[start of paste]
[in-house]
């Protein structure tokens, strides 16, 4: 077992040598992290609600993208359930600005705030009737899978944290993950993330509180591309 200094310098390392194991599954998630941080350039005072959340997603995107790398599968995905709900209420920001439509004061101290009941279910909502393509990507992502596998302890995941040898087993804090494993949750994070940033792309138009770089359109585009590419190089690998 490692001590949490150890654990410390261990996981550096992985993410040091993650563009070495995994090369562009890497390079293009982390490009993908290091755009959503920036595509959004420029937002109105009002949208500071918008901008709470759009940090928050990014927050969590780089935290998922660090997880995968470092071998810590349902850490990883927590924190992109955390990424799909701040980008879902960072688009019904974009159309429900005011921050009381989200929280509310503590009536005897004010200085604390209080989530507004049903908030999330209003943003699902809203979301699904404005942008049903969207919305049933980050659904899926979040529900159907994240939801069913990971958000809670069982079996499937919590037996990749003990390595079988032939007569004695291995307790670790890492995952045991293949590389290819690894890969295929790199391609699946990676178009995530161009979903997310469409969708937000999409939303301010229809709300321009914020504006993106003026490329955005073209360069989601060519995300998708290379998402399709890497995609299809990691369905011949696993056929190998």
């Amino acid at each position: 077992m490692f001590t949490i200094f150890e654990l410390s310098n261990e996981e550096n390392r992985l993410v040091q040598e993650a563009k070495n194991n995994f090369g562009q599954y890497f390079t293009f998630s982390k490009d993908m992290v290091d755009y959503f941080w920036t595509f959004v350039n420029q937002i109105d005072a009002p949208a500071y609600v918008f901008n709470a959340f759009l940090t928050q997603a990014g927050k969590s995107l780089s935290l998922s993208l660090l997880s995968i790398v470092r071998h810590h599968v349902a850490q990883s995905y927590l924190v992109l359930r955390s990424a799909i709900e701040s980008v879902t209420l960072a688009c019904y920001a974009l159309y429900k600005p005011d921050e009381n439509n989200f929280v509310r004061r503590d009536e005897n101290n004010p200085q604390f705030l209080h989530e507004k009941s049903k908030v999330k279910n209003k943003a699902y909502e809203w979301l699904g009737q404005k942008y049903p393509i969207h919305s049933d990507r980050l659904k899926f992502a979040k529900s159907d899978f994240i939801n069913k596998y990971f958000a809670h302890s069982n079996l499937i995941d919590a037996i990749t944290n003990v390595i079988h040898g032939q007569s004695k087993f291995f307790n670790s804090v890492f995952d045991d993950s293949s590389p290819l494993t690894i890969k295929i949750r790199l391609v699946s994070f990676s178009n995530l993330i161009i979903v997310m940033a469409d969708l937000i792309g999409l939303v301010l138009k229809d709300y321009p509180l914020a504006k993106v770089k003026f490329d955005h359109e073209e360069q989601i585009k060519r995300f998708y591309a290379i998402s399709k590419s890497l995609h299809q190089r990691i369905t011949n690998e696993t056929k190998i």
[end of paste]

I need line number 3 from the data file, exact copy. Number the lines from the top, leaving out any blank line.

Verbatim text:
């Amino acid at each position: 077992m490692f001590t949490i200094f150890e654990l410390s310098n261990e996981e550096n390392r992985l993410v040091q040598e993650a563009k070495n194991n995994f090369g562009q599954y890497f390079t293009f998630s982390k490009d993908m992290v290091d755009y959503f941080w920036t595509f959004v350039n420029q937002i109105d005072a009002p949208a500071y609600v918008f901008n709470a959340f759009l940090t928050q997603a990014g927050k969590s995107l780089s935290l998922s993208l660090l997880s995968i790398v470092r071998h810590h599968v349902a850490q990883s995905y927590l924190v992109l359930r955390s990424a799909i709900e701040s980008v879902t209420l960072a688009c019904y920001a974009l159309y429900k600005p005011d921050e009381n439509n989200f929280v509310r004061r503590d009536e005897n101290n004010p200085q604390f705030l209080h989530e507004k009941s049903k908030v999330k279910n209003k943003a699902y909502e809203w979301l699904g009737q404005k942008y049903p393509i969207h919305s049933d990507r980050l659904k899926f992502a979040k529900s159907d899978f994240i939801n069913k596998y990971f958000a809670h302890s069982n079996l499937i995941d919590a037996i990749t944290n003990v390595i079988h040898g032939q007569s004695k087993f291995f307790n670790s804090v890492f995952d045991d993950s293949s590389p290819l494993t690894i890969k295929i949750r790199l391609v699946s994070f990676s178009n995530l993330i161009i979903v997310m940033a469409d969708l937000i792309g999409l939303v301010l138009k229809d709300y321009p509180l914020a504006k993106v770089k003026f490329d955005h359109e073209e360069q989601i585009k060519r995300f998708y591309a290379i998402s399709k590419s890497l995609h299809q190089r990691i369905t011949n690998e696993t056929k190998i």